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- ...the long lapse of centuries, might have exercised upon the other—it was this deficiency, perhaps, of collateral issue, and the consequent undeviating transmission, from sire to son, of the patrimony with the name, which had, at length, so identified the two as to merge the original title of the estate in the quaint and equivocal appellation of the "House of Usher"—an appellation which seemed to include, in the minds of the peasantry who used it, both the family and the family mansion.3 — The Fall of the House of Usher (12% in)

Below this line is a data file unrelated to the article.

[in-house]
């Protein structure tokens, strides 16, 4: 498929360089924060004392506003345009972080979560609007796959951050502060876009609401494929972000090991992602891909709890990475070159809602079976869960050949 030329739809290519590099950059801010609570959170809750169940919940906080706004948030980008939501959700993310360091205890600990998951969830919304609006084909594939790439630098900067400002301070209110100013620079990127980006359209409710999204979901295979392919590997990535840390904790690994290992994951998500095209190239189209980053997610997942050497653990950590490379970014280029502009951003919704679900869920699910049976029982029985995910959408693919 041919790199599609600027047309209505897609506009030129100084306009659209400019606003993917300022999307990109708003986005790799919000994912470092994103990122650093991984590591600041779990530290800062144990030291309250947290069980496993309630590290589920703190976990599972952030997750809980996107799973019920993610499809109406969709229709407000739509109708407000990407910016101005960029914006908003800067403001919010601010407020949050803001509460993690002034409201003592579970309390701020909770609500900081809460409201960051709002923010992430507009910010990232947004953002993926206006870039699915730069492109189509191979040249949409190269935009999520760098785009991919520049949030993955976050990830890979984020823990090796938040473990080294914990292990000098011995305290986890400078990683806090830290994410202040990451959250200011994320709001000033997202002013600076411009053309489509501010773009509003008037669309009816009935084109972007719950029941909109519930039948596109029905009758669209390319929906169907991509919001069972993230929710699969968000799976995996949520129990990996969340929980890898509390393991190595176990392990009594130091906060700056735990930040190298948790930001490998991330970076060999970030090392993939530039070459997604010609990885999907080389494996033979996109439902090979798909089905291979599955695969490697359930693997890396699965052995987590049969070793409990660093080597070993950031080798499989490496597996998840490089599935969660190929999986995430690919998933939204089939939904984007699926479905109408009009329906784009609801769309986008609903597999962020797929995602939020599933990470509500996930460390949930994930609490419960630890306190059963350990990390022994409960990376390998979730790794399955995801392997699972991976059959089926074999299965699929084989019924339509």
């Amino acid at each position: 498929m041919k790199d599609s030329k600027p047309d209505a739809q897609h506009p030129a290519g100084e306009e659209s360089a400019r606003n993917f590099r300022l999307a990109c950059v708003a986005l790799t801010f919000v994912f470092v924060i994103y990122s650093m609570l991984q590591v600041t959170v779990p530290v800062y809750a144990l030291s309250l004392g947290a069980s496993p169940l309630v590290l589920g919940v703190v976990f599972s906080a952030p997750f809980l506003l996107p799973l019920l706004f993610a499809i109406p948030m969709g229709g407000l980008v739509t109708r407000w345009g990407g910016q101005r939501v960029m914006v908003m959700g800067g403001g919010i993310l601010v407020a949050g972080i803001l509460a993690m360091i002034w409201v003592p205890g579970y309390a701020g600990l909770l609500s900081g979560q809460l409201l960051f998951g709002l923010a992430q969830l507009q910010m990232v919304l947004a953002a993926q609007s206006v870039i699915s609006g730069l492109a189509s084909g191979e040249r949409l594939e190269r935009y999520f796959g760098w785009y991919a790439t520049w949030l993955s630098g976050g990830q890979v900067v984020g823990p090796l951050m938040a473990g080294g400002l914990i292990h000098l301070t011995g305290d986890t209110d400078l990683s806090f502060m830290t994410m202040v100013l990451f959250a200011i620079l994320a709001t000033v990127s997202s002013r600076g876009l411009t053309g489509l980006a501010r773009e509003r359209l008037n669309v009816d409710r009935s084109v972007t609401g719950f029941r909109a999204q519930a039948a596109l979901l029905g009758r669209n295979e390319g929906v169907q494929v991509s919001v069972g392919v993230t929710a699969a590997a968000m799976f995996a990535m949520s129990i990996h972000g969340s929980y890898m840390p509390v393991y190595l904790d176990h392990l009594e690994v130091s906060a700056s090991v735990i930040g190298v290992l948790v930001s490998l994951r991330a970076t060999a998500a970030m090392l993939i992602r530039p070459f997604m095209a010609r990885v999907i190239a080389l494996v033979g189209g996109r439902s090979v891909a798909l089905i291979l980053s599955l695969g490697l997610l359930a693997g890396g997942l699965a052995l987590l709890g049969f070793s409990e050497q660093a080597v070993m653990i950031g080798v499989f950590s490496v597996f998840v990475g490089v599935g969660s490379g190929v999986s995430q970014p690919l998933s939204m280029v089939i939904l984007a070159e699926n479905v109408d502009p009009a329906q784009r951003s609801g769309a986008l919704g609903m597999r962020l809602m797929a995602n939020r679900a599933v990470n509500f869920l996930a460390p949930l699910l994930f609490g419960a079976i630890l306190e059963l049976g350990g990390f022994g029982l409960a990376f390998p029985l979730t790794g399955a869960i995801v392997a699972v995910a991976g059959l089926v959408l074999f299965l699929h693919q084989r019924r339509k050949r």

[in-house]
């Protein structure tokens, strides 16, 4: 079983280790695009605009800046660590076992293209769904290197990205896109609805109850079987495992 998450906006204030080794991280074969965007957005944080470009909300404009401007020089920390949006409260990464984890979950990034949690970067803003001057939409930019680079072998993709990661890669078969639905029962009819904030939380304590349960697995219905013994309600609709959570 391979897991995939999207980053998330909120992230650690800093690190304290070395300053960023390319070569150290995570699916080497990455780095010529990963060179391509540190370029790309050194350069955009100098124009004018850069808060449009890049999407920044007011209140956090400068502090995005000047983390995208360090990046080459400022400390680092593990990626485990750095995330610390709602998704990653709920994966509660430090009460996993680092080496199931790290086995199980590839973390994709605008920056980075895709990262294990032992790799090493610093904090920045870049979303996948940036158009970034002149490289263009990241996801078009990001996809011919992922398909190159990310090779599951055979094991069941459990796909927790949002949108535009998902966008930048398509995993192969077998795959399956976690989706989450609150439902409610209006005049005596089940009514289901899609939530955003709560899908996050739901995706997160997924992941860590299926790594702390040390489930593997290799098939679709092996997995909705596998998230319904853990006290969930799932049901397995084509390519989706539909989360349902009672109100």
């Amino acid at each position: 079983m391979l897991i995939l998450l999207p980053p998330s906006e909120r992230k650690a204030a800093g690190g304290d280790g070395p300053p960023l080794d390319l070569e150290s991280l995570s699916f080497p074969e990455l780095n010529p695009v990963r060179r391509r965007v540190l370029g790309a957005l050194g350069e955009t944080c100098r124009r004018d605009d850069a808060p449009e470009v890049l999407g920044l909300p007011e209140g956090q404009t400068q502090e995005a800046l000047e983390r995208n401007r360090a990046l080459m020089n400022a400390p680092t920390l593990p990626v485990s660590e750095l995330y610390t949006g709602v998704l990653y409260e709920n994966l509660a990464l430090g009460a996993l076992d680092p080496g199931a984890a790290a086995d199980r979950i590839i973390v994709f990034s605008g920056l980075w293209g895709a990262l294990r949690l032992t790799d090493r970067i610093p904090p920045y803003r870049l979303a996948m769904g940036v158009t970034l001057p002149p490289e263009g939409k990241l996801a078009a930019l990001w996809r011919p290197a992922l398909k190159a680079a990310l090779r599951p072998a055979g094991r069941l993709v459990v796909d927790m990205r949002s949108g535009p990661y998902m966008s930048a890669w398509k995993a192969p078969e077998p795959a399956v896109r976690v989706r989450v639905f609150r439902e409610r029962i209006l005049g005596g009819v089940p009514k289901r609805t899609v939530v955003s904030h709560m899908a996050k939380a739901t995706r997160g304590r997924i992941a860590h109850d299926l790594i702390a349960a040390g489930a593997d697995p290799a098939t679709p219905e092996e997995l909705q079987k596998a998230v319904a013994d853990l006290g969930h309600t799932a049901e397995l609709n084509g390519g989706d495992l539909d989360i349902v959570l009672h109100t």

- Among innumerable other instances, I well remember something in a volume of Joseph Glanvill, which (perhaps merely from its quaintness—who shall say?1 — Ligeia (24% in)
There are no more uses of "quaint" in Selected Tales by Poe.
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